Lew Olson's newly revised edition is filled with an abundance of new topics and information. Whether you are new to home feeding or a seasoned raw feeder, have a senior dog or a new puppy, a pregnant mom or a toy breed, this book presents all the information you need to make the best nutritional decisions for your dog.

Some Thoughts on Bones, Teeth, Kibble and Carbs!

This month’s newsletter is more of a blog than a single topic newsletter. Somehow, I will magically tie all the above topics together! This will address some old husband’s tales I see often on the internet, along with some helpful tips to help you improve your dog’s diet.

The first topic I will discuss is kibble, also known as dry dog food. On the K9Nutrition Facebook page, I am often asked ‘What is the best kibble for dogs that you can buy?’ I am truly out of the loop as it has been over 30 years since I have fed dry dog food to my dogs. I have learned a few things due to my research on taurine, and I will say do NOT buy dry dog food that has legumes or beans. These are thought to interfere with taurine absorption. Second, flax is a poor choice for dogs, as they can’t convert plant oils to a usable omega 3, so it only causes more inflammation. Third, use kibble with the LEAST amount of ingredients and where the largest amount would be meat, or animal-based protein and fat. And last, NEVER use kibble that uses plant protein instead of animal proteins! The most common one I have seen is Pea Protein! Amino acids are found in proteins, but dogs need animal-based proteins, as they contain amino acids necessary for carnivores. And yes, dogs are carnivores. See this for more information on that:


Want to Feed the Best Diet for Your Dog, But Don’t Know How?

Now there is a fast and easy way to learn! Check out Lew Olson’s easy-to-follow, on-line course videos! Read on to learn about Canine Nutrition and preparing Raw and Home Cooked Diets! Click for Video

Which brings us to the topic of teeth! People often ask me ‘Will hard dry dog food keep their dogs teeth clean? The answer is NO. In fact, dry dog food which is at least 40% carbohydrates (sugars and starches) promote tooth decay and plaque. Dogs, unlike us because they are carnivores, are not meant to chew food. They have no amylase in their saliva, so they can’t break down starches. The end result is terrible staining and decay. And how can dental problems be avoided? The answer, which brings us to the topic of carbs (i.e., carbohydrates) is to feed diets with either non starch sources (which means NOT feeding grains, rice, potatoes, carrots, corn or peas), or to feed a raw diet and feed NO carbs. Kibble needs starches for shelf-life, and frankly, affordability. A bag of meat and fat would never keep in a bag on a shelf in the supermarket. Cooked diets need carbs for fiber for formed stools. But using zucchini, broccoli, dark leafy greens and cauliflower will help prevent plaque.  For more on carbs:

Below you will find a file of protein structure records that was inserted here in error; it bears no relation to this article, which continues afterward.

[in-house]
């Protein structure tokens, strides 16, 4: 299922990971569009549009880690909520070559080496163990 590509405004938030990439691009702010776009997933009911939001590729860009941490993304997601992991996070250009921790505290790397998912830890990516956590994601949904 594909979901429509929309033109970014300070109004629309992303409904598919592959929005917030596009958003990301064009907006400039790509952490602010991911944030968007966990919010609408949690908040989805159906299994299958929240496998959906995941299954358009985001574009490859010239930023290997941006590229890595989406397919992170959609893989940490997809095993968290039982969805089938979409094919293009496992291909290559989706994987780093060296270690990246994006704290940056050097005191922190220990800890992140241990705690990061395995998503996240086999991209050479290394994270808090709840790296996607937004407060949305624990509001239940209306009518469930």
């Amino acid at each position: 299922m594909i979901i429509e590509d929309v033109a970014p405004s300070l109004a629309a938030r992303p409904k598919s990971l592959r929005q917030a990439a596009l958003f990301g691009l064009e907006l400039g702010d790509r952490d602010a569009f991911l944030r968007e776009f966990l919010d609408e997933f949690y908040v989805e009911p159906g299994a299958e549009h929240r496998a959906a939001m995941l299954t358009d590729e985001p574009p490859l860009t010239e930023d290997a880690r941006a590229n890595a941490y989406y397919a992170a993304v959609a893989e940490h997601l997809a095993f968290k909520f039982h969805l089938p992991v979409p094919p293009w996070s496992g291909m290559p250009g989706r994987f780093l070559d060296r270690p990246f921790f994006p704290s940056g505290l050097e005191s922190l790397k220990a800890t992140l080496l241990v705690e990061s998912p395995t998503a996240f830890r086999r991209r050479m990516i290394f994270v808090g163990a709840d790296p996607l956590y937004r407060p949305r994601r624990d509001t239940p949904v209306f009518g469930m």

And this brings us to the last word, Bones. I have a lot of things to say about bones. First, they must be raw for dogs to safely consume. Cooking makes the fat in the bones hard and brittle. And some bones are much easier for dogs to consume. These are for the most part, poultry bones, and non-weight bearing bones found in herbivores (goats, cows, sheep, deer, elk, bison, etc.). Weight bearing bones are mainly leg bones. So, the good bones? Chicken necks, chicken backs, wings, thighs, and drumsticks. Turkey necks. I cut turkey necks up as some dogs get greedy and try to swallow them whole. Pork neck and breast bones, pig tails and pork ribs. All types of rabbit. Most cow bones are too hard for any dog to consume. And for small dogs, I tend to use more chicken necks and backs and cut them into smaller pieces.

But the sad news is, no, bones do not clean teeth. Not at all. What does keep teeth clean? As I mentioned, the lack of starches and sugars in the diet. This means no grains, no fruit, no potatoes, no carrots, no winter squash and no peas.

And if carbs are used for fiber in cooked diets, why not raw diet? Because the bones act as the fiber and as the NRC (National Research Council) states, (the gold standard for dog nutrition) ‘dogs have no need for carbohydrates, and they provide no nutrition to dogs.’ They DO cause larger stools, gas, stained and decayed teeth, and dogs struggle to digest and process them. Dogs have a short and simple digestive tract that isn’t made to ferment or process much, if any, fiber or carbs. Read more about that in the article above on vegetarian diets for dogs, and here on how the digestive tract of dogs differ from ours:


I hope you had fun with this newsletter! If you have more questions, please come join my K9Nutrition page on Facebook! I also do private consults as well, so please email me for more information at lewolson@earthlink.net.

And don’t forget, warmer weather and spring showers cause yeast to grow, and plague our dogs with itchy skin, red ears and foot licking!